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painting a

PICTURE

Take a look outside every window in this Town & Country home and you will catch a picturesque view.

BY LUCYANN BOSTON PHOTOGRAPHY BY KIM DILLON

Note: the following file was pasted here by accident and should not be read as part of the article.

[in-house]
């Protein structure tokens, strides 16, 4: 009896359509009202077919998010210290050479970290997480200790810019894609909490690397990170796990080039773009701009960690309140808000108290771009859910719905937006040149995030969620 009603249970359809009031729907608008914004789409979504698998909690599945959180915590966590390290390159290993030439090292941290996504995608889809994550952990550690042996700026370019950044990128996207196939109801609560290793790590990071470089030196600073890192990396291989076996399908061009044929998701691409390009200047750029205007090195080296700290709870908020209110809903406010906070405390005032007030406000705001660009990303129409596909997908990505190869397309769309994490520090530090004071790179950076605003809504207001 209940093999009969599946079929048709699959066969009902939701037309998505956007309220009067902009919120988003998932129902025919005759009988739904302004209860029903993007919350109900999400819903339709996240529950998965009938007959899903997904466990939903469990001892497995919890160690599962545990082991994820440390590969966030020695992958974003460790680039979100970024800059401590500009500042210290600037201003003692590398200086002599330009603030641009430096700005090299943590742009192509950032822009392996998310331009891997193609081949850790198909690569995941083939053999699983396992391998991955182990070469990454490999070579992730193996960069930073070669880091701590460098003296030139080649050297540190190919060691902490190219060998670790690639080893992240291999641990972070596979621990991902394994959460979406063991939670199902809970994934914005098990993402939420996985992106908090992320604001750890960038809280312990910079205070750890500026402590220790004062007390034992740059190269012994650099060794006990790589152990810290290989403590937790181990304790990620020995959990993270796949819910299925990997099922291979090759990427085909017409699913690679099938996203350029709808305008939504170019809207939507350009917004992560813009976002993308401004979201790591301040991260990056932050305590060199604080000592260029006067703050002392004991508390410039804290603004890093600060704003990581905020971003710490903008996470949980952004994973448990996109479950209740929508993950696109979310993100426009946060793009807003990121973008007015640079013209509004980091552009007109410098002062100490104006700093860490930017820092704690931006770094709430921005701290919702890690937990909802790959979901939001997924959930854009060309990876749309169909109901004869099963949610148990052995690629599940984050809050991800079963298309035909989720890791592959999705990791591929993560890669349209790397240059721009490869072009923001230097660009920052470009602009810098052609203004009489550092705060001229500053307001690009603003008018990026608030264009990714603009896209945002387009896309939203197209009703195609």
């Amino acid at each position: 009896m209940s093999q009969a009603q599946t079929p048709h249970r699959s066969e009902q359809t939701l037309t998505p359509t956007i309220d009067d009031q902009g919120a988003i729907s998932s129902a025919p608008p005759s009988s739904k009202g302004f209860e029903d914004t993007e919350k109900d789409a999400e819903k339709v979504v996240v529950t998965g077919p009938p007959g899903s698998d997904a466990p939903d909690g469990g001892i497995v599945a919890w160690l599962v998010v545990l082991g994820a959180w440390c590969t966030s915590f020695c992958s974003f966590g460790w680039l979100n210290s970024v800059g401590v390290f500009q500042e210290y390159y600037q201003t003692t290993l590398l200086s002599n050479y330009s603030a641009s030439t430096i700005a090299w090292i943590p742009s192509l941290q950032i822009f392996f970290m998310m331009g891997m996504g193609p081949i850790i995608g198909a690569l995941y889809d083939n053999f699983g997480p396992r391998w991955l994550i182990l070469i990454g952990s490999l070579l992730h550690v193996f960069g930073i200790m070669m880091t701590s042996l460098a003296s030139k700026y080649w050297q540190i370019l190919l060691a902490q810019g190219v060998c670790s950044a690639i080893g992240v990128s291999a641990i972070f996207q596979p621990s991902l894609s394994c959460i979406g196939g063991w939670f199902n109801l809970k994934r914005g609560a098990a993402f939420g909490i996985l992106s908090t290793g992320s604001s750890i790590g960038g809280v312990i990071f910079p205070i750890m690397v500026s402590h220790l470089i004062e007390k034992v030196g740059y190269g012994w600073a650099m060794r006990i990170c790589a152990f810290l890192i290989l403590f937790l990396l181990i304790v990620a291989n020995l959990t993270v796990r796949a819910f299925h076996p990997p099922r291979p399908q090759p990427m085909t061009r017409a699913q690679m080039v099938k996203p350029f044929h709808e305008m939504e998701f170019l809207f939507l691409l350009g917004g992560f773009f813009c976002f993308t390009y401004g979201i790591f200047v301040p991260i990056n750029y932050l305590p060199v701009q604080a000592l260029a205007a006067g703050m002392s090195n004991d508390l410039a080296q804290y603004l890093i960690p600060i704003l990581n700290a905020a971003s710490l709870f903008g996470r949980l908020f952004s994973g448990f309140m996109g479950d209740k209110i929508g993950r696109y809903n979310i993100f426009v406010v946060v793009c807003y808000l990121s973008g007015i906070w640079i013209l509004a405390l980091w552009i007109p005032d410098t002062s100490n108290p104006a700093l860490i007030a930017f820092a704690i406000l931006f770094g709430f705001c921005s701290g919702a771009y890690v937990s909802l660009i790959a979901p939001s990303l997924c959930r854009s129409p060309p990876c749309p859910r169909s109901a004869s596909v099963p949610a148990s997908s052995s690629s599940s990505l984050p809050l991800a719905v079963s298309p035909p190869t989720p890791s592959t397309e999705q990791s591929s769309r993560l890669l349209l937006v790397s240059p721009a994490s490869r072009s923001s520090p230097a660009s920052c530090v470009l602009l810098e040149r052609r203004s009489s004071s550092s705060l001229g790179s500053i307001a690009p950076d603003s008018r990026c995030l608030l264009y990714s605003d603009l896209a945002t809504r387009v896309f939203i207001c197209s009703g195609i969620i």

Steve Schultz didn’t ask it in so many words, but landscape designer Jim Graeler knew what he was thinking. It was 21 years ago and Steve had just purchased a contemporary, window-filled home on a one-acre lot in Town & Country. He knew he wanted landscaping that refle ted the home’s sleek lines; an outdoors that would become an asset to the home’s interior. To acheive the look, he turned to Jim. The two had begun a working relationship four years earlier when Jim’s company, Chesterfield Valley Nursery, landscaped Steve’s business, Schultz Products, which manufactured horticultural products in the Riverport – Earth City area. Now, over two decades later, the two are still working together to make occasional landscaping tweaks, and “it’s almost as if (Jim) painted a picture outside of every window of the house,” Steve says with a note of awe in his voice. “I can look out the living room and see a beautiful individual design and look out of the dining room window and see something totally different.” When the two began the project, Jim’s palette was almost non-existent. He was working with a few old trees and lots of overgrown shrubbery, most of which needed to go. Knowing Steve’s taste Jim settled on a “contemporary Asian landscape with a bit of rustic flai .” He began with a backdrop of indigenous ornamental trees such as dogwoods and